Why turkey has the same name as Turkey
c.1200, elbowe, from Old English elnboga, from ell "length of the forearm" + boga "bow, arch," from West Germanic *alinobogan, from Proto-Germanic *elino-bugon, literally "bend of the forearm" (cf. Middle Dutch ellenboghe, Dutch elleboog, Old High German elinbogo, German Ellenbogen, Old Norse ölnbogi).
Second element related to Old English bugan "to bend" (see bow (v.)); first element from *alina "arm," from PIE *el- (1) "elbow, forearm" (see ell (n.1)). Phrase elbow grease "hard rubbing" is attested from 1670s, from jocular sense of "the best substance for polishing furniture." Elbow room attested from mid-16c.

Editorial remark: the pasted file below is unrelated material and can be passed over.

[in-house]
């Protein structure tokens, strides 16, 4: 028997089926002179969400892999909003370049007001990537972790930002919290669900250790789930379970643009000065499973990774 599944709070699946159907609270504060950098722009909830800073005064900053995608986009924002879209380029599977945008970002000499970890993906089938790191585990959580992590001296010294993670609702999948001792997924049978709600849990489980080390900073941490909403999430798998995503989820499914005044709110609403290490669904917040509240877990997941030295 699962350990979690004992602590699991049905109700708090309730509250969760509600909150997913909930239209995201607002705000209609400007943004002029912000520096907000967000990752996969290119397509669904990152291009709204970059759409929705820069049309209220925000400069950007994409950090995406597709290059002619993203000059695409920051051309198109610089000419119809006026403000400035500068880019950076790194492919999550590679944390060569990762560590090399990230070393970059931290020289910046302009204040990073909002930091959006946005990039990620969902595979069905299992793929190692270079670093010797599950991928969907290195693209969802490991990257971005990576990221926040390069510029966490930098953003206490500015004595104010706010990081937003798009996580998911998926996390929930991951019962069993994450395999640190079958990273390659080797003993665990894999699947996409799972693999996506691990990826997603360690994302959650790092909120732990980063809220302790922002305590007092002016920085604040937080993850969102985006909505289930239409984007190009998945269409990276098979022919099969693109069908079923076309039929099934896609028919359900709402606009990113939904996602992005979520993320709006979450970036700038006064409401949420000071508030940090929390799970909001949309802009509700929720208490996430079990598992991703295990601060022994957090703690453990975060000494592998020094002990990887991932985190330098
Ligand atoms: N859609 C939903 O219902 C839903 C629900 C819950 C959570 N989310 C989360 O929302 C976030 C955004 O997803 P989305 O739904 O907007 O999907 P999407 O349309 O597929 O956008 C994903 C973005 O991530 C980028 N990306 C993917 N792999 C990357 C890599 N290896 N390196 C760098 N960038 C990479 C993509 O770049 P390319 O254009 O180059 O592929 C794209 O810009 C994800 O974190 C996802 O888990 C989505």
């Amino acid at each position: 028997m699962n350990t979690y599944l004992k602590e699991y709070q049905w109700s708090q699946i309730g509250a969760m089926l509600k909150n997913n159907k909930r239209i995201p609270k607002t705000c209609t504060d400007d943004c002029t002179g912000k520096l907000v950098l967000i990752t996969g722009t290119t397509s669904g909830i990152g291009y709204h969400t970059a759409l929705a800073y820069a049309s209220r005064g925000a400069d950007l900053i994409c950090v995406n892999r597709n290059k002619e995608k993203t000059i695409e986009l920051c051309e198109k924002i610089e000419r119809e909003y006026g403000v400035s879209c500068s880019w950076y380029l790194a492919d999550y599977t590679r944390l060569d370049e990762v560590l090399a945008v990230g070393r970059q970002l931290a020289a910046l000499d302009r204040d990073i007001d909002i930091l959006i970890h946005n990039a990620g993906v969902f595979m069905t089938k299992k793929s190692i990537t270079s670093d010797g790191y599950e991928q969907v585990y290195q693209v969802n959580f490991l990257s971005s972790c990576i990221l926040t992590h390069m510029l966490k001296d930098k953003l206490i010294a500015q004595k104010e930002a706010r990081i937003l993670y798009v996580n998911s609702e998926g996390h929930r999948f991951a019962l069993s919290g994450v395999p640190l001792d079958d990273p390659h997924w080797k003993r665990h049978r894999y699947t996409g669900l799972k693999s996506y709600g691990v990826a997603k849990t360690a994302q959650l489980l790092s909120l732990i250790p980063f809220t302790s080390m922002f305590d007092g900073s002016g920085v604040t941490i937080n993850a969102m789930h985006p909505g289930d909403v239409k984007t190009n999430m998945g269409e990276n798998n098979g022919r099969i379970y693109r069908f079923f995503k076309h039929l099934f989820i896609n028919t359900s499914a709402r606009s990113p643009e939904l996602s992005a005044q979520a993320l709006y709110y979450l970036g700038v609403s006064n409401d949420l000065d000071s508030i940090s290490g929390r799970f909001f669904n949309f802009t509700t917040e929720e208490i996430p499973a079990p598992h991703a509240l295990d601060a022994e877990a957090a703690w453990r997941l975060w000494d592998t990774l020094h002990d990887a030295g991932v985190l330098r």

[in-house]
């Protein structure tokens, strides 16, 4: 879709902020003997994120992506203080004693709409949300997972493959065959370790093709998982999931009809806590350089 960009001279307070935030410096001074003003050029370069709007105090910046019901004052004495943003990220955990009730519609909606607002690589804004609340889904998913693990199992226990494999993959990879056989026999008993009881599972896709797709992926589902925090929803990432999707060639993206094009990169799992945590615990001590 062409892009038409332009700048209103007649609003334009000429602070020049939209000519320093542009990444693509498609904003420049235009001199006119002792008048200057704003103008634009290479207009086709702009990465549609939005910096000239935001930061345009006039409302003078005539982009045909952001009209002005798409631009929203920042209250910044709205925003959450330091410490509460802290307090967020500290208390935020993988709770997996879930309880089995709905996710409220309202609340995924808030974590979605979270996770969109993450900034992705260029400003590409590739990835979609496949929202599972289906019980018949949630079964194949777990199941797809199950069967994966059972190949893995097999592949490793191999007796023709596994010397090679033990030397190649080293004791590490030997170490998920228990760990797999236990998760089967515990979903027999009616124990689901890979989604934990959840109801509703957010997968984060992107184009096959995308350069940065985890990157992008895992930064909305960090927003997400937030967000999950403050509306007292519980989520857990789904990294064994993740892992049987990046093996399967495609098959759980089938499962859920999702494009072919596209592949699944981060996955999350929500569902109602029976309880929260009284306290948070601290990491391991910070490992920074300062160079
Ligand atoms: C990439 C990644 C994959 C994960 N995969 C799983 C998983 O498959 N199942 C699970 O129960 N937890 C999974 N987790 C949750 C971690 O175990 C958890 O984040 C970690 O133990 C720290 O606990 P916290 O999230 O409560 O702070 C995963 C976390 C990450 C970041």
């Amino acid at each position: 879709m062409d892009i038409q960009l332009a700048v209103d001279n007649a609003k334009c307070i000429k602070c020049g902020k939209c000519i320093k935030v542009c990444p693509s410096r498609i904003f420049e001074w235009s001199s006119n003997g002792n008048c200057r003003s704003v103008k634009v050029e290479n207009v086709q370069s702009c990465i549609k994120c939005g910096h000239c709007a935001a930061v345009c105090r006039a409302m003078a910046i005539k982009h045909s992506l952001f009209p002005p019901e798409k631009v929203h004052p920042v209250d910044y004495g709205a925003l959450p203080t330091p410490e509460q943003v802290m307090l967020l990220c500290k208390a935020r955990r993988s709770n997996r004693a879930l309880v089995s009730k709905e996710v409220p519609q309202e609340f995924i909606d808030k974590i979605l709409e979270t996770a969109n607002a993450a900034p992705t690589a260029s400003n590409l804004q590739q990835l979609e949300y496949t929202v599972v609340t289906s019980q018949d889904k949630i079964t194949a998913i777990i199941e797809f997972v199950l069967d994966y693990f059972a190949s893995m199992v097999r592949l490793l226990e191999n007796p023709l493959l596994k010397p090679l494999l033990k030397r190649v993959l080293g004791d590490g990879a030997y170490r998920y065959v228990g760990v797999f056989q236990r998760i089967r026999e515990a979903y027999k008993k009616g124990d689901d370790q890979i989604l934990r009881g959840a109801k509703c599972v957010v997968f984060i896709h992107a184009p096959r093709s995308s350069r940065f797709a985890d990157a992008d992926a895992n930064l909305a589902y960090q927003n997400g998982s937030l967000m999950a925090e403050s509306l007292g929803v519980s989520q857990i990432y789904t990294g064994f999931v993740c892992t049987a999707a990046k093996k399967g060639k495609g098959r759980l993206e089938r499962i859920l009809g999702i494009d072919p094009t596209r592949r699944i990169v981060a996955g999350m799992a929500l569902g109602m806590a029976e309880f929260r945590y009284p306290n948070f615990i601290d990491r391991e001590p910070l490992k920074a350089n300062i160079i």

"thrust with the elbow," c.1600, from elbow (n.). Figurative sense is from 1863. Related: Elbowed; elbowing.
elbow el·bow (ěl'bō')
The joint or bend of the arm between the forearm and the upper arm. Also called cubitus.
The bony outer projection of this joint.
Something having a bend or an angle similar to an elbow.
in human anatomy, hinge joint formed by the meeting of the humerus (bone of the upper arm) and the radius and ulna (bones of the forearm). The elbow allows the bending and extension of the forearm, and it also allows the rotational movements of the radius and ulna that enable the palm of the hand to be turned upward or downward